No Good Answers, But An Interesting Question

July 9th, 2009at 07:30am Posted by Eli

David Brooks wonders whether the quality of our leaders has declined:

[T]ail, the death of Robert McNamara has me thinking about ruling classes. On the one hand there was the Best and the Brightest ruling class of which McNamara was a part. These were men (I guess they were all men) educated at the high water mark of technocratic self-confidence.

They believed they had mastered the knowledge required to make a society function. Through macroeconomics they would regulate economic growth. Through technocratic planning they would spur development in the post-colonial world. Through urban redevelopment they would eliminate slums. Through the application of logic and technology they would defeat the Soviet Union.

Didn’t work out so well.

Then there was the ruling class described in “The Wise Men” by Walter Isaacson and Evan Thomas. These were Wall Street plutocrats with an eye toward public service, like John McCloy, Dean Acheson, Robert Lovett, Averell Harriman and George Kennan. They were educated during the last gasp of American classicism. On his deathbed, McCloy asked that his son learn Greek.

They worked for a dollar a year and created the institutions of the post-World War II era. I’d say they did a pretty spectacular job.

Then there are America’s Founders. They were generally bluebloods with a talent for self-cultivation and a belief in a natural aristocracy….

(…)

Then finally there is our ruling class today: Ivy-League educated, meritocratic, circumspect, prudent and ambitious. Our ruling class has high SAT scores. It is tolerant and diverse. It is pleasant and it is produced by a system that is infinitely more fair and more just. I’d prefer to live under our meritocracy than under the aristocratic systems of the Wise Men or the Founders. And yet I don’t know about you, but something has been lost, some character formula, some aristocratic grandeur.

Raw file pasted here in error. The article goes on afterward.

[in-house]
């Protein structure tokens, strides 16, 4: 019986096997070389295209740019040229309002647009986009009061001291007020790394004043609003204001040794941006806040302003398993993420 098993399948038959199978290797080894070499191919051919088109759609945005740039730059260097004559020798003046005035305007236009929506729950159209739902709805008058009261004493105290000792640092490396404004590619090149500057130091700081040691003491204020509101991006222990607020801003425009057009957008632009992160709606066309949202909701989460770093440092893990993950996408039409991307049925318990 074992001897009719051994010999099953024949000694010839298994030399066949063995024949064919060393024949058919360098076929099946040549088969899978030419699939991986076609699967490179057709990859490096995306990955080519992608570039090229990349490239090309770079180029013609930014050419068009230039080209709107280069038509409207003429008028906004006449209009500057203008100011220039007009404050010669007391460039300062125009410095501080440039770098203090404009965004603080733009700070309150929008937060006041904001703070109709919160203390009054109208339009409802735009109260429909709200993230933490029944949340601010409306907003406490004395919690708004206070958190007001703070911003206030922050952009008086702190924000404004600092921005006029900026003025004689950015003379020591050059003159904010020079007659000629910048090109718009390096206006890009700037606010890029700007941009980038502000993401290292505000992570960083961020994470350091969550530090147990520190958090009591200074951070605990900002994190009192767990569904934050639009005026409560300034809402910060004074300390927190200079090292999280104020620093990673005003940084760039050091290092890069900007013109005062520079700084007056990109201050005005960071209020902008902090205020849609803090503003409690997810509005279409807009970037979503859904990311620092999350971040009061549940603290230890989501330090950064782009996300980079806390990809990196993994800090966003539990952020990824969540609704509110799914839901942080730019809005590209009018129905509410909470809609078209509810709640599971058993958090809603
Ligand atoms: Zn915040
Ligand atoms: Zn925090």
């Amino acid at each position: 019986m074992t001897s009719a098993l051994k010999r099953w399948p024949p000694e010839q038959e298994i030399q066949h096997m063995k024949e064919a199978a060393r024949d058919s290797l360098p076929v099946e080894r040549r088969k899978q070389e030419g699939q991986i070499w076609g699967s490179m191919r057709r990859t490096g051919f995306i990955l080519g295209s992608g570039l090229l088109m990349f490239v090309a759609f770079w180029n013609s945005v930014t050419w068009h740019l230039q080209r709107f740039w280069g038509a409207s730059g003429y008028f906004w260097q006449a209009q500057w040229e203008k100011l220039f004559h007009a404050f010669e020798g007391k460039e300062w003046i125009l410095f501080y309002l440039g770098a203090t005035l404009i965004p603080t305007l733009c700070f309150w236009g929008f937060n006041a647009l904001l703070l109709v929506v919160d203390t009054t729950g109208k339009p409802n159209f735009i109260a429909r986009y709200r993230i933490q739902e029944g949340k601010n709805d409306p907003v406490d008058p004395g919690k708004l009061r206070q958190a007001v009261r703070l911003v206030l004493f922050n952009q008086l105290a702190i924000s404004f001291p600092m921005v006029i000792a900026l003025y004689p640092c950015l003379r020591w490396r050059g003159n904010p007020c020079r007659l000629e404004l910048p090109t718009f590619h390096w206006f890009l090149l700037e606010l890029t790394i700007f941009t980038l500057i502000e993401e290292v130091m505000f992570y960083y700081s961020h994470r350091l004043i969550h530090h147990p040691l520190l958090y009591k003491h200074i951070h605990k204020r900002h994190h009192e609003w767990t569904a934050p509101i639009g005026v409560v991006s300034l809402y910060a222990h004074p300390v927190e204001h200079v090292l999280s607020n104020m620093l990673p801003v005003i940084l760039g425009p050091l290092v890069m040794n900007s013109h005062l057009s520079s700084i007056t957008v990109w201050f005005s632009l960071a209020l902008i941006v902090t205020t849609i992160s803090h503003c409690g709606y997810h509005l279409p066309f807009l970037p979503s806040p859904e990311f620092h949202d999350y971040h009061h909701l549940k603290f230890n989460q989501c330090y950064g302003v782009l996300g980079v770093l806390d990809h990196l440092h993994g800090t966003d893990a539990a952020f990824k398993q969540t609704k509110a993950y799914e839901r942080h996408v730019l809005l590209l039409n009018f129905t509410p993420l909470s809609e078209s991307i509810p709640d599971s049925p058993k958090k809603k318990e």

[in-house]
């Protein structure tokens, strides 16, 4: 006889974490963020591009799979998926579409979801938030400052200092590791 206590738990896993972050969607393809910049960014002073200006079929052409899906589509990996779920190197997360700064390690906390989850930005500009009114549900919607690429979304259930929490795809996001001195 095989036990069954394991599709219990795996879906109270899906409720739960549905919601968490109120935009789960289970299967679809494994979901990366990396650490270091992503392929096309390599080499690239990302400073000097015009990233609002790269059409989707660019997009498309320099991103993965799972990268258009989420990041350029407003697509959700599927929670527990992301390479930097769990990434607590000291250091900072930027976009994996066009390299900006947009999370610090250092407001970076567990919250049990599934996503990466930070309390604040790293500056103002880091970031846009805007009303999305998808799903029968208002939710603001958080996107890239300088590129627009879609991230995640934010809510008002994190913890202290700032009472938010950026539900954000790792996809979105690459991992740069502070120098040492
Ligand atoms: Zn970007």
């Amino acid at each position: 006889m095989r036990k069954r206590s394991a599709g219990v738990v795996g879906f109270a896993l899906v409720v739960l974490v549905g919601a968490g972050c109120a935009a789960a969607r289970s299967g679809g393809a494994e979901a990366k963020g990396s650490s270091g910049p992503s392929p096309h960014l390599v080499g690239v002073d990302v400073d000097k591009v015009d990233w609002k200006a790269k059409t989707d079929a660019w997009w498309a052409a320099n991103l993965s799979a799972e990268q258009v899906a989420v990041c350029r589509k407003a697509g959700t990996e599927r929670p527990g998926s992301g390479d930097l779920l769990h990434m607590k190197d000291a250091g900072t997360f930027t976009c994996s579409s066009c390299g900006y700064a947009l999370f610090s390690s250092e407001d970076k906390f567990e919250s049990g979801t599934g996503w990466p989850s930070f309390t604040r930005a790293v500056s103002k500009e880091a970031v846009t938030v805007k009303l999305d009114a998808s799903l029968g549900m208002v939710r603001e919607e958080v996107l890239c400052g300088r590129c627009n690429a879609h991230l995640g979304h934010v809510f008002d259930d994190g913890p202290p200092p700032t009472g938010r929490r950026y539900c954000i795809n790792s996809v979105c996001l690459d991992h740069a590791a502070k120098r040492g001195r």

Our current ruling class reminds me too much of “the Best and the Brightest” – education and intelligence are useless without backbone, selfless dedication to public service, and a modicum of common sense.  Yes, there are a lot of smart people (although there is a depressingly high proportion of complete dumbasses, primarily but not exclusively on the Republican side), but very few of them seem to have the public good at heart.  They’re too beholden to big corporate donors, and they flinch whenever the conservative base throws a hissy fit (which is pretty much every day).

How many of our ruling class are willing to draw a line in the sand on the need for real reforms in the financial, environmental, or healthcare realms, and how many want to either obstruct them completely, or pervert them into toothless corporate giveaways, even though failure could very well mean disaster for the American people, if not the entire human race?

Intelligence is great, but character and vision are essential.  And right now they are sorely lacking.

Entry Filed under: Politics


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